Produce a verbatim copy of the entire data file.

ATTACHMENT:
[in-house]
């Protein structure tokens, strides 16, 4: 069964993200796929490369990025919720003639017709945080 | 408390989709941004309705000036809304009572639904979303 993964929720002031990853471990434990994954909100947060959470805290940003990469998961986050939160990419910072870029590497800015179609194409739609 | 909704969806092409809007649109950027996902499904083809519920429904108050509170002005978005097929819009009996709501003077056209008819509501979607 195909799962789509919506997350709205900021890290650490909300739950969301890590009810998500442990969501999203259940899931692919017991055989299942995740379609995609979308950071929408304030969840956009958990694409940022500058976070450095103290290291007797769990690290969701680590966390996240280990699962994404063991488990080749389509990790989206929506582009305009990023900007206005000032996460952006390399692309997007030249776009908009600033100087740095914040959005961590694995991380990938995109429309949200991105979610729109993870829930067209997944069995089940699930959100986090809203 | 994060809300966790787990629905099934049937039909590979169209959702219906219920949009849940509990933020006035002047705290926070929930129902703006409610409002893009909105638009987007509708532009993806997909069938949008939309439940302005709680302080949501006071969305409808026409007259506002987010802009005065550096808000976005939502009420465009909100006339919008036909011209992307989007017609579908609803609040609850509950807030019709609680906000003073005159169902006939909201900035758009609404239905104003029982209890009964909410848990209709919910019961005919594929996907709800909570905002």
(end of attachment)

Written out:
[in-house]
């Protein structure tokens, strides 16, 4: 069964993200796929490369990025919720003639017709945080 | 408390989709941004309705000036809304009572639904979303 993964929720002031990853471990434990994954909100947060959470805290940003990469998961986050939160990419910072870029590497800015179609194409739609 | 909704969806092409809007649109950027996902499904083809519920429904108050509170002005978005097929819009009996709501003077056209008819509501979607 195909799962789509919506997350709205900021890290650490909300739950969301890590009810998500442990969501999203259940899931692919017991055989299942995740379609995609979308950071929408304030969840956009958990694409940022500058976070450095103290290291007797769990690290969701680590966390996240280990699962994404063991488990080749389509990790989206929506582009305009990023900007206005000032996460952006390399692309997007030249776009908009600033100087740095914040959005961590694995991380990938995109429309949200991105979610729109993870829930067209997944069995089940699930959100986090809203 | 994060809300966790787990629905099934049937039909590979169209959702219906219920949009849940509990933020006035002047705290926070929930129902703006409610409002893009909105638009987007509708532009993806997909069938949008939309439940302005709680302080949501006071969305409808026409007259506002987010802009005065550096808000976005939502009420465009909100006339919008036909011209992307989007017609579908609803609040609850509950807030019709609680906000003073005159169902006939909201900035758009609404239905104003029982209890009964909410848990209709919910019961005919594929996907709800909570905002």